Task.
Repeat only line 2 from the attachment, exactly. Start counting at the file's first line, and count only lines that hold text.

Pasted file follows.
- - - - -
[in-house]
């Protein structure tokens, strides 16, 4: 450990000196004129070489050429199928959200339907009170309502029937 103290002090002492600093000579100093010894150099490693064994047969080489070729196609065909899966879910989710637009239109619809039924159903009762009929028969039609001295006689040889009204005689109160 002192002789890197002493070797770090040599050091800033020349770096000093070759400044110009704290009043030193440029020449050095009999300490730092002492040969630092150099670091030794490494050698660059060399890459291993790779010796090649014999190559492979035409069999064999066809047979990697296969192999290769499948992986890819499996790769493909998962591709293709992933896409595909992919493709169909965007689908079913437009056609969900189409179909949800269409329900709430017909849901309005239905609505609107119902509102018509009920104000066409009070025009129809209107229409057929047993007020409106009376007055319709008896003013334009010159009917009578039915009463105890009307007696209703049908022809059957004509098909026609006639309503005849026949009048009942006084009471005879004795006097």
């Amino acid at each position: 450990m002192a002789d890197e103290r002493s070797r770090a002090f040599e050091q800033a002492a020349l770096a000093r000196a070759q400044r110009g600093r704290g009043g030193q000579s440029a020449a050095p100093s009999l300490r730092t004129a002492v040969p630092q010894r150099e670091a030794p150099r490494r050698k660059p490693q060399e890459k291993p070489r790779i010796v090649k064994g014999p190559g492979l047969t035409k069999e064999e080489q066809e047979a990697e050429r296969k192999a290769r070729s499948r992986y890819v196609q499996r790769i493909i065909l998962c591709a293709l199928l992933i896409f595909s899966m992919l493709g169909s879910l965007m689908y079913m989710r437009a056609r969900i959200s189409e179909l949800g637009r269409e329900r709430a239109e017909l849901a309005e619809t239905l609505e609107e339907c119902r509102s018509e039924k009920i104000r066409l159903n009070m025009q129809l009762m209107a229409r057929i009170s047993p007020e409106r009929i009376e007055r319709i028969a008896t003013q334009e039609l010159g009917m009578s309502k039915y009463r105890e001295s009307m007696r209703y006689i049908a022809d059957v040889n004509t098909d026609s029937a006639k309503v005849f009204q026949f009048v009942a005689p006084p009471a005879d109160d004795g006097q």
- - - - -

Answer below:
């Protein structure tokens, strides 16, 4: 450990000196004129070489050429199928959200339907009170309502029937 103290002090002492600093000579100093010894150099490693064994047969080489070729196609065909899966879910989710637009239109619809039924159903009762009929028969039609001295006689040889009204005689109160 002192002789890197002493070797770090040599050091800033020349770096000093070759400044110009704290009043030193440029020449050095009999300490730092002492040969630092150099670091030794490494050698660059060399890459291993790779010796090649014999190559492979035409069999064999066809047979990697296969192999290769499948992986890819499996790769493909998962591709293709992933896409595909992919493709169909965007689908079913437009056609969900189409179909949800269409329900709430017909849901309005239905609505609107119902509102018509009920104000066409009070025009129809209107229409057929047993007020409106009376007055319709008896003013334009010159009917009578039915009463105890009307007696209703049908022809059957004509098909026609006639309503005849026949009048009942006084009471005879004795006097």